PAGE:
'It's an honour serving here' - KPH doctors record milestones under trying circumstances
While admitting that the Kingston Public Hospital (KPH) has a lot more to do in terms of strengthening its infrastructural capacity, Dr Natalie Whylie, senior medial officer (SMO) at the institution, believes the achievements outweigh the gaps that exist.
Among those she highlighted were the largest ophthalmology unit, the largest dialysis unit, being recognised recently as a centre of excellence in sclerosis surgery, and being the first facility in Jamaica and in the Caribbean to have done renal transplant. These are milestones that she thinks are reasons to celebrate as they commemorate 240 years of existence.
In an interview with The Gleaner, the first female SMO said that training and patient care were specialities that the 240-year-old institution highly values.
"KPH is the final referral centre for the island of Jamaica, the English-speaking Caribbean, and the diaspora. We are known for trauma and surgery, but we are a well-recognised teaching institution. We are also an important centre for training of surgical and medical specialities as well. I think that is an area where we shine," she said.
"The trauma work, we do almost 90,000 surgical procedures per year. Every single day, almost 2,000 patients come through our emergency room and our outpatient clinics. We have a very rich history of service, which, perhaps, needs to be recognised a little bit more," she continued.
Making reference to the theme 'Celebrating 240 Years of Excellence - A Legacy of Healing the Nation', she said that the hospital has played an important role in the history of Jamaica and the history of Kingston, in particular, an achievement she is proud of.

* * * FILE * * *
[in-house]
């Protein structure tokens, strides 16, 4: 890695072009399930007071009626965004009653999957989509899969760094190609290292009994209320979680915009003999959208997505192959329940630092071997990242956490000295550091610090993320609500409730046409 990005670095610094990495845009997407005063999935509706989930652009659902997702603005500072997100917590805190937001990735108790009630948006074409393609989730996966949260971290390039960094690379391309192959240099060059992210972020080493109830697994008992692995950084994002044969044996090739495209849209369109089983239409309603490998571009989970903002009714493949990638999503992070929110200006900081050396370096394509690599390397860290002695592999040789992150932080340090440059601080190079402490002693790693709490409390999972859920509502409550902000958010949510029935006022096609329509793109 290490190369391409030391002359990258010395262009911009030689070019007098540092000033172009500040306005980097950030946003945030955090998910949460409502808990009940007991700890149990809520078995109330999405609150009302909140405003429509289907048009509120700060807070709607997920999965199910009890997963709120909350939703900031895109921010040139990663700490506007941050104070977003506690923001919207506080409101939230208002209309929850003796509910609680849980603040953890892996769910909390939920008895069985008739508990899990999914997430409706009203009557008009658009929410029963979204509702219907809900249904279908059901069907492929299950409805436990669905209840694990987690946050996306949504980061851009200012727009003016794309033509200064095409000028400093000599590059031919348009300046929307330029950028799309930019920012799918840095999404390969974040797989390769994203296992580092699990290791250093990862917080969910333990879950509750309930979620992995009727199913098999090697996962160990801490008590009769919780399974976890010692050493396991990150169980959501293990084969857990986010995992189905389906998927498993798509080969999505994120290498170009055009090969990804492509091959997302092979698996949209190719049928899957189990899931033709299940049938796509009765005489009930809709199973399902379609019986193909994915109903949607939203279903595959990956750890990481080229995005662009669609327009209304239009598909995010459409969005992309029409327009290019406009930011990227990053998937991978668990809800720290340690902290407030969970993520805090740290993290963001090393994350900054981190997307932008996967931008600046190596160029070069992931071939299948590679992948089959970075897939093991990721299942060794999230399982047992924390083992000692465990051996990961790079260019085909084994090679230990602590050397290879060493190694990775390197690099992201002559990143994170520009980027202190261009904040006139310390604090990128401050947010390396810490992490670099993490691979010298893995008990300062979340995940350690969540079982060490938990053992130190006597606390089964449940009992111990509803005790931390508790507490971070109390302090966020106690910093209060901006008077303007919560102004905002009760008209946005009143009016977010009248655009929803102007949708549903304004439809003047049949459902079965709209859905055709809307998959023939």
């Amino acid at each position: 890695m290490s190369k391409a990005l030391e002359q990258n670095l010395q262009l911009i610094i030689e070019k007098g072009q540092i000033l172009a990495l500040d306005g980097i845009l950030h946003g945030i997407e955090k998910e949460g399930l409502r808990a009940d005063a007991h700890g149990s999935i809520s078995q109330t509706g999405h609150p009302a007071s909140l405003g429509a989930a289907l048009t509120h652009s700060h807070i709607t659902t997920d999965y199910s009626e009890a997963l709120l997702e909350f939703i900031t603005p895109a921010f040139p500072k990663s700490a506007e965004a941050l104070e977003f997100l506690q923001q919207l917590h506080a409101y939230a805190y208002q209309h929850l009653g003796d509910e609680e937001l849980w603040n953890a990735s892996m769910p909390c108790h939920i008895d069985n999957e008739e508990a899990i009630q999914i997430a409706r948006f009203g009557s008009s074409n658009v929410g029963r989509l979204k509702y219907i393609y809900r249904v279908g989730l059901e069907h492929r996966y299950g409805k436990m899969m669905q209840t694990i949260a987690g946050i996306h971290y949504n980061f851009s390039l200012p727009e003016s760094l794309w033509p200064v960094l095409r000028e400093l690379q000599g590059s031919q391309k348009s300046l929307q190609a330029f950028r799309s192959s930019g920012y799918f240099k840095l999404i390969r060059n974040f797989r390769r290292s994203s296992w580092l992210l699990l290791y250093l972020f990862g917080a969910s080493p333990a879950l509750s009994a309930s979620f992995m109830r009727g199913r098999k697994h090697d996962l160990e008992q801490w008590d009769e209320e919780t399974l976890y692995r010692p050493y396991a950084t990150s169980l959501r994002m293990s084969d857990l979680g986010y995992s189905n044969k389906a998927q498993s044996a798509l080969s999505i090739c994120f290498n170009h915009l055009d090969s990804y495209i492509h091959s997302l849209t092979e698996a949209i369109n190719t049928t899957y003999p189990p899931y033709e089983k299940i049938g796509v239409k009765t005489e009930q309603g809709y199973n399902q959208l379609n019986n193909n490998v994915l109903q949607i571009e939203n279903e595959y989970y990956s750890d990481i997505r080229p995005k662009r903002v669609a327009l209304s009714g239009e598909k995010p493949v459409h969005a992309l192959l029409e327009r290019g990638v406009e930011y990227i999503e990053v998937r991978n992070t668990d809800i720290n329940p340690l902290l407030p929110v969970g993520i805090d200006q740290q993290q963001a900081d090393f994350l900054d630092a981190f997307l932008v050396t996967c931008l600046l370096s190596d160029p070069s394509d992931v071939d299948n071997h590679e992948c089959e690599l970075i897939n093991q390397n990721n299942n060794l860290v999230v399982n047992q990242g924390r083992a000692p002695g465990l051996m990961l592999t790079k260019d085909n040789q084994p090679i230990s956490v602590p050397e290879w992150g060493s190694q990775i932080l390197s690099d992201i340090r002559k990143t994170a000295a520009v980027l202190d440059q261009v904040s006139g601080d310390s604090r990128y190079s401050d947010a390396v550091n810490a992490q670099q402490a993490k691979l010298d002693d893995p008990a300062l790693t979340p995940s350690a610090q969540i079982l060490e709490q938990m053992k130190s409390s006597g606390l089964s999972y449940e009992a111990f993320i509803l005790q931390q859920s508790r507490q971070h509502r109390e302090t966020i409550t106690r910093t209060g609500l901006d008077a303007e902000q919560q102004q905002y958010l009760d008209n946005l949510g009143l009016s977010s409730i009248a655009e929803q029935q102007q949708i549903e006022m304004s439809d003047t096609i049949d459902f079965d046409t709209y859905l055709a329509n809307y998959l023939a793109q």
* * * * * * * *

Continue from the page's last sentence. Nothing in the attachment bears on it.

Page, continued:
Newly appointed CEO Errol Greene said he has learnt a lot in the short space of time and plans to collaborate with various stakeholders to strengthen weak areas.
"It means a lot to me to be here at this time, and, particularly, when I remember that the KPH is as old as the United States, it bears a significance for me. We sometimes see the negatives in the news, we sometimes come to visit loved ones and relatives, but we really don't understand the work that goes into making a hospital operate. It is really an intricate exercise," Greene told The Gleaner.
"A lot of people say they won't go to the public hospitals because is pure gunshot and knife wounds get treated [there] and those people get priority over 'decent' people. I am understanding now, though, that it is all about a life. Everyone's life is just as important. Your life is not more important than someone who happens to be caught in a crossfire. We have to understand these things," he said.
Being a practitioner at the hospital for close to 12 years, Dr Karen Phillips said it has been an interesting journey, but one which she will value as many lessons have been learnt.
"It certainly is an honour to be offering care at an institution which is so steeped in history and an institution which has been delivering health care to the populace for so many years. Two hundred and forty years is indeed a long time," Phillips said.
We see patients everywhere. Despite recent attempts to strengthen and build primary care, we still end up seeing primary and more advanced care patients. Throughout the years, we have done a lot to offer care to the population, and I think, moving forward, there is a lot more that needs to be done. We can commend ourselves for the job we have done because we have worked - and continue to work - in sometimes austere situations," she said.
"I think things might be looking up. I think we can look towards a future where we hope that we can offer even better here, as more resources become available and as we stay committed to the task."